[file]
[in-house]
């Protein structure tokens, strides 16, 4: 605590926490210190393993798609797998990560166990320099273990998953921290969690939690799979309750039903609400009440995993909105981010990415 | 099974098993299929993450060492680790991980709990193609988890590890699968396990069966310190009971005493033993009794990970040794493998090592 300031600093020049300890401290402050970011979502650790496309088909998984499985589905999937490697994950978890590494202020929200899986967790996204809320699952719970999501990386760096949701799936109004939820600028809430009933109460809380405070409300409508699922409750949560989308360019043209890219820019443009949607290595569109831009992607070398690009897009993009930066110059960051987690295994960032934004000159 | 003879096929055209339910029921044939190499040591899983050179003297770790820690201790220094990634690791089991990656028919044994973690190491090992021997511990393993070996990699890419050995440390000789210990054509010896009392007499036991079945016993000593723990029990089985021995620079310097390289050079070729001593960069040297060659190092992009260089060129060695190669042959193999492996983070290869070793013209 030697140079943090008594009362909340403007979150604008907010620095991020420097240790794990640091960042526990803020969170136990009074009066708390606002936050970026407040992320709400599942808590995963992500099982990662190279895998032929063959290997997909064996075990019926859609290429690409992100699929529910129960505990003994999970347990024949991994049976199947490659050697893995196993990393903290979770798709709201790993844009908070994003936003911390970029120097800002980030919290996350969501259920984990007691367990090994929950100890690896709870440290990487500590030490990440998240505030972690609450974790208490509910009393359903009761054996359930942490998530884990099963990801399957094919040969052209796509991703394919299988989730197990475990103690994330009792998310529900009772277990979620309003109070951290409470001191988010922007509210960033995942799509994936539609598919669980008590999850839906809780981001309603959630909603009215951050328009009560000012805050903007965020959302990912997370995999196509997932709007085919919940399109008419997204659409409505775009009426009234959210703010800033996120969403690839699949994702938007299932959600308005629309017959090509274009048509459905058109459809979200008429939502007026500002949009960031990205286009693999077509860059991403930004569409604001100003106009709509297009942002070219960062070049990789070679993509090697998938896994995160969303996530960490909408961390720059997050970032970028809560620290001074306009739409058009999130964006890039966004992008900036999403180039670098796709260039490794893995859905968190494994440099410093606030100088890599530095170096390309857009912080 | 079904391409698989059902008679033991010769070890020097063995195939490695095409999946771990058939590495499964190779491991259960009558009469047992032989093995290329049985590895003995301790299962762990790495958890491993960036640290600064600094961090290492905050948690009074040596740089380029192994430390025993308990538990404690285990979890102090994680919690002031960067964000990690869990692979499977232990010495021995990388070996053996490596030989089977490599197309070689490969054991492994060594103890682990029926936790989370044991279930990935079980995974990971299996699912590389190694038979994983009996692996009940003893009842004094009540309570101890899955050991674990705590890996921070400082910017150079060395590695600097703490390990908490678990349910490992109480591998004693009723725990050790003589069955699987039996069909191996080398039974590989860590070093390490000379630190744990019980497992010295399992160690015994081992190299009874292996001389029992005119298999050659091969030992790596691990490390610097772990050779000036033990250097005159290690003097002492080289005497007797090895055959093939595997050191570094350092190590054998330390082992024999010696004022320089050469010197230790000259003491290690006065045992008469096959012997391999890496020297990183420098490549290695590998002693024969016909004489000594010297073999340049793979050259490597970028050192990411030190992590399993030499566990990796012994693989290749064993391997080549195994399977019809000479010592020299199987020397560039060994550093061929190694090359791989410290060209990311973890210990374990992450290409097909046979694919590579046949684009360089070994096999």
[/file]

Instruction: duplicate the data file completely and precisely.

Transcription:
[in-house]
């Protein structure tokens, strides 16, 4: 605590926490210190393993798609797998990560166990320099273990998953921290969690939690799979309750039903609400009440995993909105981010990415 | 099974098993299929993450060492680790991980709990193609988890590890699968396990069966310190009971005493033993009794990970040794493998090592 300031600093020049300890401290402050970011979502650790496309088909998984499985589905999937490697994950978890590494202020929200899986967790996204809320699952719970999501990386760096949701799936109004939820600028809430009933109460809380405070409300409508699922409750949560989308360019043209890219820019443009949607290595569109831009992607070398690009897009993009930066110059960051987690295994960032934004000159 | 003879096929055209339910029921044939190499040591899983050179003297770790820690201790220094990634690791089991990656028919044994973690190491090992021997511990393993070996990699890419050995440390000789210990054509010896009392007499036991079945016993000593723990029990089985021995620079310097390289050079070729001593960069040297060659190092992009260089060129060695190669042959193999492996983070290869070793013209 030697140079943090008594009362909340403007979150604008907010620095991020420097240790794990640091960042526990803020969170136990009074009066708390606002936050970026407040992320709400599942808590995963992500099982990662190279895998032929063959290997997909064996075990019926859609290429690409992100699929529910129960505990003994999970347990024949991994049976199947490659050697893995196993990393903290979770798709709201790993844009908070994003936003911390970029120097800002980030919290996350969501259920984990007691367990090994929950100890690896709870440290990487500590030490990440998240505030972690609450974790208490509910009393359903009761054996359930942490998530884990099963990801399957094919040969052209796509991703394919299988989730197990475990103690994330009792998310529900009772277990979620309003109070951290409470001191988010922007509210960033995942799509994936539609598919669980008590999850839906809780981001309603959630909603009215951050328009009560000012805050903007965020959302990912997370995999196509997932709007085919919940399109008419997204659409409505775009009426009234959210703010800033996120969403690839699949994702938007299932959600308005629309017959090509274009048509459905058109459809979200008429939502007026500002949009960031990205286009693999077509860059991403930004569409604001100003106009709509297009942002070219960062070049990789070679993509090697998938896994995160969303996530960490909408961390720059997050970032970028809560620290001074306009739409058009999130964006890039966004992008900036999403180039670098796709260039490794893995859905968190494994440099410093606030100088890599530095170096390309857009912080 | 079904391409698989059902008679033991010769070890020097063995195939490695095409999946771990058939590495499964190779491991259960009558009469047992032989093995290329049985590895003995301790299962762990790495958890491993960036640290600064600094961090290492905050948690009074040596740089380029192994430390025993308990538990404690285990979890102090994680919690002031960067964000990690869990692979499977232990010495021995990388070996053996490596030989089977490599197309070689490969054991492994060594103890682990029926936790989370044991279930990935079980995974990971299996699912590389190694038979994983009996692996009940003893009842004094009540309570101890899955050991674990705590890996921070400082910017150079060395590695600097703490390990908490678990349910490992109480591998004693009723725990050790003589069955699987039996069909191996080398039974590989860590070093390490000379630190744990019980497992010295399992160690015994081992190299009874292996001389029992005119298999050659091969030992790596691990490390610097772990050779000036033990250097005159290690003097002492080289005497007797090895055959093939595997050191570094350092190590054998330390082992024999010696004022320089050469010197230790000259003491290690006065045992008469096959012997391999890496020297990183420098490549290695590998002693024969016909004489000594010297073999340049793979050259490597970028050192990411030190992590399993030499566990990796012994693989290749064993391997080549195994399977019809000479010592020299199987020397560039060994550093061929190694090359791989410290060209990311973890210990374990992450290409097909046979694919590579046949684009360089070994096999």